Review: Ultraviolet

Well. I’m almost speechless. Let’s just start with the verdict and work from there. Ultraviolet is the second-worst film I have ever seen. The worst was Batman & Robin. The only reason I didn’t walk out was because, let’s face it, Milla Jovovich’s rear-end displayed ten feet high in glorious digital is not something you get to see every day.

After this tragedy I am now confident that Kurt Wimmer is not a filmmaker, he is a fashion designer. The only compelling thing about this film was the costuming, which was astonishingly good. Equilibrium was alright, but certainly not the brilliant film that many college-aged viewers hail it as. But it was fairly well put together. Ultraviolet was not. The opening action sequence was so poorly animated that I kept expecting to actually be able to see wires or the green screen or something. Wimmer employed the soft-focus technique, although to a lesser degree, used in Sky Captain and the World of Tomorrow, not so much to create a sense of nostalgia as to disguise the fact that his CG team didn’t know what the hell they were doing.

Continuity was a mess. Sets bore no obvious relation to each other and were often so outlandish that they could have appeared without shame as part of the 1960s Batman television series. Characters moved from one location to another in the course of what should have been a few seconds in the timeline of the film with enormous discrepancies even in terms of whether they were indoors or outdoors (jumping from outside in what could have been suburbia to what was obviously well underground, etc). Also, the headquarters of the Archministry (?) was for no reason at all changed from a fairly cool looking building shaped like the biohazard symbol in the beginning to a horrible parody of St. Peter’s cathedral at the end.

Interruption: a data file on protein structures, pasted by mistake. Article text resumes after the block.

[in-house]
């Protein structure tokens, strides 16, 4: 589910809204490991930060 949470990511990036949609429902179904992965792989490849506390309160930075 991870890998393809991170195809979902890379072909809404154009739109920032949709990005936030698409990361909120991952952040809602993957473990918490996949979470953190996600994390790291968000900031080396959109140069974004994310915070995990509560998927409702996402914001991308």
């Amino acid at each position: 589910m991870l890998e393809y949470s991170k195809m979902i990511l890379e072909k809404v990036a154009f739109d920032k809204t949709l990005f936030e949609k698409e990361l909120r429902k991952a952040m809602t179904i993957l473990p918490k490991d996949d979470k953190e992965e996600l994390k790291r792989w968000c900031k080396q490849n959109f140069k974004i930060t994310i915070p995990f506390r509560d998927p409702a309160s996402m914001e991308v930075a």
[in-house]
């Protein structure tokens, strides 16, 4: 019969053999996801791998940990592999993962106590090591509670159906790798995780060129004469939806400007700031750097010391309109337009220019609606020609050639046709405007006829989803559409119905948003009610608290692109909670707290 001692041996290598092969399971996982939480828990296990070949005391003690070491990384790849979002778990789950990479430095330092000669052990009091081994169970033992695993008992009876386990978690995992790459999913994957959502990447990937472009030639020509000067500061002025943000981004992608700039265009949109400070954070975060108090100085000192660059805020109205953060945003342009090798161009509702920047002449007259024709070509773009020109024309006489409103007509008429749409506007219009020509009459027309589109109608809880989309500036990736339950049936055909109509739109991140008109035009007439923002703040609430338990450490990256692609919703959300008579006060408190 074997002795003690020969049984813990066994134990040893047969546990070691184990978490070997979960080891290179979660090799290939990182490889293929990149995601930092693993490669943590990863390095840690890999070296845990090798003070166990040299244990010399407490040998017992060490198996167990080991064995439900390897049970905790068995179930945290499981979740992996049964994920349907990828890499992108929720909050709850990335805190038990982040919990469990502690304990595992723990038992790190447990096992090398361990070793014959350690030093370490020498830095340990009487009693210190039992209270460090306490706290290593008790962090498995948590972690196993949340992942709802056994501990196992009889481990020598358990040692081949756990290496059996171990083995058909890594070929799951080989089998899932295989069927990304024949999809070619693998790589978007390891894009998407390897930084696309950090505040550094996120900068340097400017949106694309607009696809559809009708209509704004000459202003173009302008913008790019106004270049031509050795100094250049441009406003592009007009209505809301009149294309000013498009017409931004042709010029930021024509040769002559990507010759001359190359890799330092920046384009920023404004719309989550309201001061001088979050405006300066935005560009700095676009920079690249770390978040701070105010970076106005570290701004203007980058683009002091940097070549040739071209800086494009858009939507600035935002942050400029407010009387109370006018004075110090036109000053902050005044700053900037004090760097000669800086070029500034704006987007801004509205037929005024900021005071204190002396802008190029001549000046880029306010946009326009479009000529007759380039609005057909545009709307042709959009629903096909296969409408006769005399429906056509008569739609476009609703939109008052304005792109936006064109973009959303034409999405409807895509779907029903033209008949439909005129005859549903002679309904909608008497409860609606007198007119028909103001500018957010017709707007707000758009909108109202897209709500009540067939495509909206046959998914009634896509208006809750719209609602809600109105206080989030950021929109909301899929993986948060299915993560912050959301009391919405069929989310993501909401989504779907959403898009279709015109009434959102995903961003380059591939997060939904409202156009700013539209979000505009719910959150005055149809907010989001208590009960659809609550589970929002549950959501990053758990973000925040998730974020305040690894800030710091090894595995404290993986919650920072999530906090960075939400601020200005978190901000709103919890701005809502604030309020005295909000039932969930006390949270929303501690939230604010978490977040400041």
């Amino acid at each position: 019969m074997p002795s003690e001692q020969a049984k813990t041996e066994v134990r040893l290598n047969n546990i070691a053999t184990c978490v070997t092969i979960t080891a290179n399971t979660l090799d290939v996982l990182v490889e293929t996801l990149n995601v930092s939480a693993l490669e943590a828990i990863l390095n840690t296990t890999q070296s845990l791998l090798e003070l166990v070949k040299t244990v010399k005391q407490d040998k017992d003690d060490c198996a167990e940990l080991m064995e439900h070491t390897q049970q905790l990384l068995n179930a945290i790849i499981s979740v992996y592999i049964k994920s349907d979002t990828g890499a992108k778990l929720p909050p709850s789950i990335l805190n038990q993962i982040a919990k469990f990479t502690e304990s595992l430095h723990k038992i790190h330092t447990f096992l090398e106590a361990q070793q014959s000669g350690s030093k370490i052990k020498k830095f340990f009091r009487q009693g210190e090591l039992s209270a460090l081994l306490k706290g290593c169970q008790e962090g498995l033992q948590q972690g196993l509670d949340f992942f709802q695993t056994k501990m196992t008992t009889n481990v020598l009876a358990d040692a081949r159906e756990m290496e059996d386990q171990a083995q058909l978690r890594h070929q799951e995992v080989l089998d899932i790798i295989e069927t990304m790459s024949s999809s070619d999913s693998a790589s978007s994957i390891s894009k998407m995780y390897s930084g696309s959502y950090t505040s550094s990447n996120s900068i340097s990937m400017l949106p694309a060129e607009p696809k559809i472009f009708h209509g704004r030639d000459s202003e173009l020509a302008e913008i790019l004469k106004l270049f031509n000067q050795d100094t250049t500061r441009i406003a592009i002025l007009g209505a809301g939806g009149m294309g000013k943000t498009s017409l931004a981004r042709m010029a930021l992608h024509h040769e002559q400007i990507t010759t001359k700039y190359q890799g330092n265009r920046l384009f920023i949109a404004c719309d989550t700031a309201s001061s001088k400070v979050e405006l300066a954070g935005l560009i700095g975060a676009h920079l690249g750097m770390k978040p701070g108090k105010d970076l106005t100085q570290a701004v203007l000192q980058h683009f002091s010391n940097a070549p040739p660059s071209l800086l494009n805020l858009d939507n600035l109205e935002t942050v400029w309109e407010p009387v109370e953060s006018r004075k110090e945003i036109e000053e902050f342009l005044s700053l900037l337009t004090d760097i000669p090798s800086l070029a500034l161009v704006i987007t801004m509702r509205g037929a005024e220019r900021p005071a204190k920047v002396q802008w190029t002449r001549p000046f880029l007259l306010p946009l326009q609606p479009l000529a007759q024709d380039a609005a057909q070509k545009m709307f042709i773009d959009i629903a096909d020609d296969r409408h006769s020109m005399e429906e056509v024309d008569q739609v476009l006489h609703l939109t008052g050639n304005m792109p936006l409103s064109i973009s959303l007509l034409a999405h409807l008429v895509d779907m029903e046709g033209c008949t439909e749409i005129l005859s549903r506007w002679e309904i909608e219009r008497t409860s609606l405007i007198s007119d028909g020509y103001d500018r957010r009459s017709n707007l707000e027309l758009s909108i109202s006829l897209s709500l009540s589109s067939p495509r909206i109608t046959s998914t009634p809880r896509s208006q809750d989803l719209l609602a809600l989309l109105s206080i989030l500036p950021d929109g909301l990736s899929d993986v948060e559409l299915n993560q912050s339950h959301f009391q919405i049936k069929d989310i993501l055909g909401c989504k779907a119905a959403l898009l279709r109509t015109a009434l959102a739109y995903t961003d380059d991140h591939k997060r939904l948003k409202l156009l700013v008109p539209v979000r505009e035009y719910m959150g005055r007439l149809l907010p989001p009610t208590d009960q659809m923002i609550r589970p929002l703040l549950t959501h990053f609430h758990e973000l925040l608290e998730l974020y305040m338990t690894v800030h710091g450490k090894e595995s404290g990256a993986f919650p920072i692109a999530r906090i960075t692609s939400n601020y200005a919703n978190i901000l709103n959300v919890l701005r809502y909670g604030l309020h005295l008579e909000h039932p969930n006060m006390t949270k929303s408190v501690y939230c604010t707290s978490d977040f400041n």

And the dialogue poor Milla had to say! I was embarrassed for her and the other actors. Speaking of the other actors, was is just me or did they all seem to have stepped out of Dolce & Gabbana ads? Wimmer didn’t cast actors, he cast models.

I know this is kind of a disjointed review, but it was a disjointed film. Nothing made sense! I’m all in favour of non-linear films (I’ve even made one), but only if it’s done on purpose. This was not done on purpose, and it would have be hard to find a less non-sensical plot. Mr. Wimmer, please explain to me why, despite his vampire powers, a doctor has the martial arts skills to take on a woman who kills probably several hundred people over the two days (more or less) that the movie takes place in.

Milla’s hotness aside, it’s not even worth the rental.

August

Writer. Editor. Critic.

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